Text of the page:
Captured in Time: Nameless English Singing Girls upon Arrival in America in 1890

I Just Wanted to Figure out Who They Were, but Found Myself Ensnared in a Victorian Melodrama

Megan Smolenyak
12 min readMar 21, 2023


English singing girls as seen in original photo and after colorization and enhancement (via MyHeritage and Photoshop)

No names were given, but the caption grabbed my attention: “English singing girls — imported by Italian padrone — ret’d by Britannic, Nov 19 1890.”

As part of my series about immigrants featured in the virtually unknown E.W. Austin collection of 1890–1892 photos, I’ve enjoyed writing about Percy Hemingway, Sultana Numeir, and the Lillicrap family, but this trio was nameless. Could I even figure out who they were?

Thinking the caption details might help, I dug into UK and Ireland, Incoming Passenger Lists, 1878–1960 looking for their ship, but there seemed to be a gap in the relevant time frame, so it had managed to escape the clutches of this database. And even if I had found it, would I have been able to pluck them out amid all the other passengers?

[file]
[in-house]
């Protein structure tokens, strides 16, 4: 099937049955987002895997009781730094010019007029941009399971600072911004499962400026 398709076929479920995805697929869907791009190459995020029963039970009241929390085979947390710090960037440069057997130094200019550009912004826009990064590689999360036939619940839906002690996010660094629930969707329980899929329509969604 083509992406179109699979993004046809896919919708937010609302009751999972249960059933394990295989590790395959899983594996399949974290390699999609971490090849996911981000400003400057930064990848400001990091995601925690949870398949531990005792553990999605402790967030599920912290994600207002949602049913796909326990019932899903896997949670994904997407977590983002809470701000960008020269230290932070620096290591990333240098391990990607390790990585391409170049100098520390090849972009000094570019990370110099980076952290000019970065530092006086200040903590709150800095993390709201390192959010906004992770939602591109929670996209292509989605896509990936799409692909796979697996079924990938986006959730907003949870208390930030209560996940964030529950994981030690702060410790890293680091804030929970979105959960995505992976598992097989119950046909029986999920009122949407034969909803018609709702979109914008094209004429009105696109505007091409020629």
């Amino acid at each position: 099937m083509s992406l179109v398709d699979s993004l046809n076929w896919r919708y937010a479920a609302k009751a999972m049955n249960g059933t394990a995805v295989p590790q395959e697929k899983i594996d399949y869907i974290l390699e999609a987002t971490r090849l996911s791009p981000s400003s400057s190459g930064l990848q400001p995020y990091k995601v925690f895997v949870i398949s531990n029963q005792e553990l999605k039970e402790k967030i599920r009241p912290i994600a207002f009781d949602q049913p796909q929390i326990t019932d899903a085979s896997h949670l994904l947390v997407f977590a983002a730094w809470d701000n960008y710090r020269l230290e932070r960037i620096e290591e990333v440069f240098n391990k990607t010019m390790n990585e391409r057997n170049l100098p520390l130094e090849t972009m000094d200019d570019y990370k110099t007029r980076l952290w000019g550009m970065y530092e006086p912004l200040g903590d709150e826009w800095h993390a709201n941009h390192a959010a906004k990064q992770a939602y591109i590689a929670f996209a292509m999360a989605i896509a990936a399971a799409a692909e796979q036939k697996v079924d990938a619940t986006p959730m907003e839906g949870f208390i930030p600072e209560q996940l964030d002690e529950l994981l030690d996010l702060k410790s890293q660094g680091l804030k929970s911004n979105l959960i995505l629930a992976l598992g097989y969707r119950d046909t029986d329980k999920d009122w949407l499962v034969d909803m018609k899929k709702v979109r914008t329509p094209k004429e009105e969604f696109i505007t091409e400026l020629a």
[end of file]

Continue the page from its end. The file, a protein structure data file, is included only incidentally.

Now what? Well, it was a long shot, but maybe they made the papers. Consulting several online newspaper resources, I experimented with searches using words such as Italian, English, girls, and variations of singing, but even restricting them to November 1890 turned up too many possibilities, none of which jumped out. Then I added “Barge Office” (Ellis Island was being constructed so hadn’t opened yet), and was startled to turn up dozens of pertinent articles.

Not only had the girls’ tale of woe made the papers, it had done so across America and the Atlantic. Now I had the names of the girls in the photo: Jessie Mason, Sarah Wibrow, and Kate Murphy.

Excerpt from one of many articles about the girls, St. Louis Globe-Democrat, 13 November 1890 (Newspapers)

Reading the assorted accounts, I learned that these three teenagers, all from the vicinity of Plymouth, England, had come to America with an Italian man named “Jose Stephani” (I would eventually determine that his name was Giuseppe di Stefano) who sometimes went by Joseph Stevens (and yes, he repeatedly bounced back and forth between Italian and Anglicized versions of his name).



Megan Smolenyak

Genealogical adventurer & storyteller who loves solving mysteries! You may not know me, but chances are you’ve seen my work. (